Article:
McCoy entered the deserted officer's lounge. Well, nearly deserted. In the dim light and at first glance, he had failed to notice the scruffy shock of grey hair visible above the back of the leather armchair near the observation window. He didn't even have to see the open bottle of Scotch and the glass beside it to know who was in the room.

"You know you shouldn't be drinking," the doctor chided. "Out cold, the report said. Captain Scott treated for mild concussion after impact with a bulkhead beam. How'd you manage that, by the way? I thought you knew your way around these ships. Getting careless in your old age?"

Without turning around, the figure in the chair held up his glass. "Never mind the diagnosis," he grumbled. "Join me."

McCoy grabbed a tumbler from the shelf and sat in the vacant chair beside Scott. The engineer poured a generous two fingers into the empty glass.

They sat in companionable silence for a while, just watching the stars go by. McCoy knew something was bothering Scott. He had seen the engineer slip away from the makeshift cocktail party, but getting him to open up—even with the assistance of whiskey, was not always easy. Like many of his fellow countrymen, Scotty was a brooder and a worrier. The doctor decided to start in the most likely place.

"The ship took quite a beating going through the barrier," he began. Crossing that barrier had been thought impossible, but the Enterprise had made it there and back mostly intact, though the engineer was still patching up pieces and systems, and likely would be until they got home. "She held up well, huh?"

"Aye," Scott slowly nodded his head, though he still did not make eye contact with McCoy. "She did indeed, though she's hardly a match for her namesake." He held up his glass in a salute to the original Enterprise vessel; a gesture matched by McCoy. They drank and quiet fell upon them once again.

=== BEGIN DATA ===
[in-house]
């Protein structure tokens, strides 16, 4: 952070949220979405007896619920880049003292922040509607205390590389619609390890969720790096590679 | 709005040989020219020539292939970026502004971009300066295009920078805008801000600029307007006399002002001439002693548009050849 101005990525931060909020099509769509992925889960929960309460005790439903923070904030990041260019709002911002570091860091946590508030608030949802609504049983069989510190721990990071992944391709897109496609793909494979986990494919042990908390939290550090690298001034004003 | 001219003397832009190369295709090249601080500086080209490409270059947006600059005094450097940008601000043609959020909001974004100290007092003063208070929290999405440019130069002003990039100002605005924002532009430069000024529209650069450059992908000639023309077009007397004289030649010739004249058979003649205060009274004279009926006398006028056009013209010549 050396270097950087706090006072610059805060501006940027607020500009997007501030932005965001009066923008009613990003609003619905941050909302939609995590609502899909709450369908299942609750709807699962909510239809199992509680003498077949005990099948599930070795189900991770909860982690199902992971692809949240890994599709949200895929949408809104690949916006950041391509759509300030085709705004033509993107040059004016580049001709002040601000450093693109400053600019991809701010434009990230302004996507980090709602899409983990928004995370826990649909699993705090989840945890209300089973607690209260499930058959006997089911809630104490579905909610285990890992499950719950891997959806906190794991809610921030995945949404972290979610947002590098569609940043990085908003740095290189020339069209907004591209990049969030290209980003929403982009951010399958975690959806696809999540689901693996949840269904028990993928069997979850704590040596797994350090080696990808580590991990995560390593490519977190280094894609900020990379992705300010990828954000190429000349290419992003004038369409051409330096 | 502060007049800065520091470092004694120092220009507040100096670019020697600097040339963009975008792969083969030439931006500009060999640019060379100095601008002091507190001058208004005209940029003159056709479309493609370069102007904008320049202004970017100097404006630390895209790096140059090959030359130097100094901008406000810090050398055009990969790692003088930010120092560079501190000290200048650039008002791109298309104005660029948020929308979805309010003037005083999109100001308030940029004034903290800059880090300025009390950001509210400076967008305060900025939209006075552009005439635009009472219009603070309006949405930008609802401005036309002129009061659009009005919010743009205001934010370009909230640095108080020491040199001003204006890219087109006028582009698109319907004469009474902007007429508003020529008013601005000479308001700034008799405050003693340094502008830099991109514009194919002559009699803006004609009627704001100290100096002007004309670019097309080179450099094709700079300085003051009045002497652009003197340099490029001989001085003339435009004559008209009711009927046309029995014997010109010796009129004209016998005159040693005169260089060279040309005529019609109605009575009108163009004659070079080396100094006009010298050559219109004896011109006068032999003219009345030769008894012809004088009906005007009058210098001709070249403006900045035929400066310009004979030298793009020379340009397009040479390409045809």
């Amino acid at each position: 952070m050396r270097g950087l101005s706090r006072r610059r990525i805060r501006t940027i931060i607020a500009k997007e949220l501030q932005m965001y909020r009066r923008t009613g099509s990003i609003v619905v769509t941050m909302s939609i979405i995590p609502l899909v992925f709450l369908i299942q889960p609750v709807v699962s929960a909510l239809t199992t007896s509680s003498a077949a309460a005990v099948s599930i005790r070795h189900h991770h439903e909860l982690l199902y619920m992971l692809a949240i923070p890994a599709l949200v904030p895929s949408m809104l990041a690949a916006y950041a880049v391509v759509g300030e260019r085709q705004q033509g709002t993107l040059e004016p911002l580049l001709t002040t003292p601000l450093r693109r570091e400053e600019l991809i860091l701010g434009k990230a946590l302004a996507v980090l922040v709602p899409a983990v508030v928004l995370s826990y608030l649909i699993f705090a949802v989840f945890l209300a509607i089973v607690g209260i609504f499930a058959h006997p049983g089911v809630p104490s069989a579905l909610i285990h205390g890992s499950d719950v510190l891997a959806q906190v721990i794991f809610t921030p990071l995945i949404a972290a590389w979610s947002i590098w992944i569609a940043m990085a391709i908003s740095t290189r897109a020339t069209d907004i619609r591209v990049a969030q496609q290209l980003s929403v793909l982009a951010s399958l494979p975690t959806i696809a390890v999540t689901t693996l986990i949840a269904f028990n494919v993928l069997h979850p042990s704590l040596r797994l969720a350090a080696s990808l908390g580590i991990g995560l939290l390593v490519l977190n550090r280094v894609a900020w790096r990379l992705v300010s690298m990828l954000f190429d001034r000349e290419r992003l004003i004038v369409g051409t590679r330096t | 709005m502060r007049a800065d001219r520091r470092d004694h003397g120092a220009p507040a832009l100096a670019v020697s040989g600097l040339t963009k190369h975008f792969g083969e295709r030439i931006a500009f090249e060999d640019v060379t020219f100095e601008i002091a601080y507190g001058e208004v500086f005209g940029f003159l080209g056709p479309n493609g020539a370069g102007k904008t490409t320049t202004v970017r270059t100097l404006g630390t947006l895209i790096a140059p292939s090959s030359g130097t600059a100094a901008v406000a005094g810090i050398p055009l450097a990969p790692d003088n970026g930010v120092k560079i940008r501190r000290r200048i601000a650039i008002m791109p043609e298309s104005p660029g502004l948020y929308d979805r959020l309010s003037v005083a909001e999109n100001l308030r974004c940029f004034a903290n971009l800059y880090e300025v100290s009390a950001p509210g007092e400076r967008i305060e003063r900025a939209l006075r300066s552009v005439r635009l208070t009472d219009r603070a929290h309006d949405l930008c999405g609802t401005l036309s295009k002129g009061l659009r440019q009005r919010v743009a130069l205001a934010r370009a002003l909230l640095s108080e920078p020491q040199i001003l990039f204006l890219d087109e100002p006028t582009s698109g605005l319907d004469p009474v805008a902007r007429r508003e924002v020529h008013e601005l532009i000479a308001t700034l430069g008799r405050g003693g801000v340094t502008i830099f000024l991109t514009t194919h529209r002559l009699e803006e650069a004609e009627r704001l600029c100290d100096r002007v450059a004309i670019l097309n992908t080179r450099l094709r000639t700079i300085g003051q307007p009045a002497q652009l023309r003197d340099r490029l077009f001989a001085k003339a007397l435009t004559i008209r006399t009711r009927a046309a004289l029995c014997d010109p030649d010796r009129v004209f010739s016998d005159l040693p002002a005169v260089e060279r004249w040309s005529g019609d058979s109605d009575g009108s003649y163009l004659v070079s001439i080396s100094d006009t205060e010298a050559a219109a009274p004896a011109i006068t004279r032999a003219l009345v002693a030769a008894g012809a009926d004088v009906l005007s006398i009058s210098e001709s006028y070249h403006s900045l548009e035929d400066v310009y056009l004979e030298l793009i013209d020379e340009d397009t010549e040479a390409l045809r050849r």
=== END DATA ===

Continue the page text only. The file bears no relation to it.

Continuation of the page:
"So?" asked McCoy.

"So, what?"

McCoy narrowed his eyes and peered over the glass at his friend. "So why are you here drinking alone?"

"I'm not." Scott took a long sip and leaned back in the chair, closing his eyes "You're here."

McCoy made a face. "Come on, give. The ship is fine; the former hostages are being delivered home safe and sound, the real God is apparently still in his heaven and not on Shakaree or where ever. All is well with the universe."

"Is it?" asked Scotty. "I mean, you're the doctor. Forget the trip through the barrier; that crazy Vulcan messing about with people's minds-" He shook his head. "It's not right. Who knows what damage he did?"

McCoy squirmed in his seat. He didn't really want to discuss this; with Scotty or anyone. His own experience with Sybok was still too fresh in his mind. He had been helped past it and had come out for the better, but reliving his experience was traumatic. He could see Scott was worried, which wasn't exactly rare; the man worried about the multitude of mechanical components and gauges on the ship as though he had given birth to each and every one of them. But, McCoy knew, the engineer was not usually one to obsess over the mental states of others—even his friends. Scotty believed that most every emotional or psychological crisis was best cured by a day of good hard work, or night with a good bottle of Scotch.

"Scotty, there's nothing to worry about. I assure you no harm was done to anyone."

"But," Scott protested, "He put thoughts into people's heads—"

McCoy interrupted him. "No. It's hard to explain, but Sybok didn't hurt anyone. He didn't create ideas, he simply made us face the ones that were already there and—"

"Us?" It was Scotty's turn to interrupt. "You, too?" He wondered if he could still trust anyone's sanity on this ship.

McCoy sighed and reluctantly nodded. "I'm fine. And you can stop fretting."

Scott wouldn't let it go. He couldn't. There was something out there he needed to deal with. "What do you mean face things? What sort of things? "

"Personal things, Scotty," McCoy answered quickly. "Things that were kept deep down that caused people pain. I guess it was different for everyone. I don't know how he did it; some Vulcan voo-doo, I guess." He waved his hand, dismissing it all. "But I have to give that crazy Vulcan credit. Damned hard as it was, facing those personal demons was freeing."

The doctor saw the doubtful frown darken Scotty's face. "I know you're a suspicious sort, but it wasn't brainwashing if that's what you are thinking. Besides, it's over; just forget it." He refilled both their glasses, hoping that was the end of it.

"But," persisted Scott, "it was true?"

McCoy snapped in frustration. "You're like a terrier with a bone! It's none of your damn business! What do you care anyway? You're an engineer, not a psychologist."

"Leonard, I need to know." Scott leaned forward in his chair so that he was eye to eye with the doctor. "I don't care to know what your secret was, but was it true? What he made you face, are you sure it was there before?"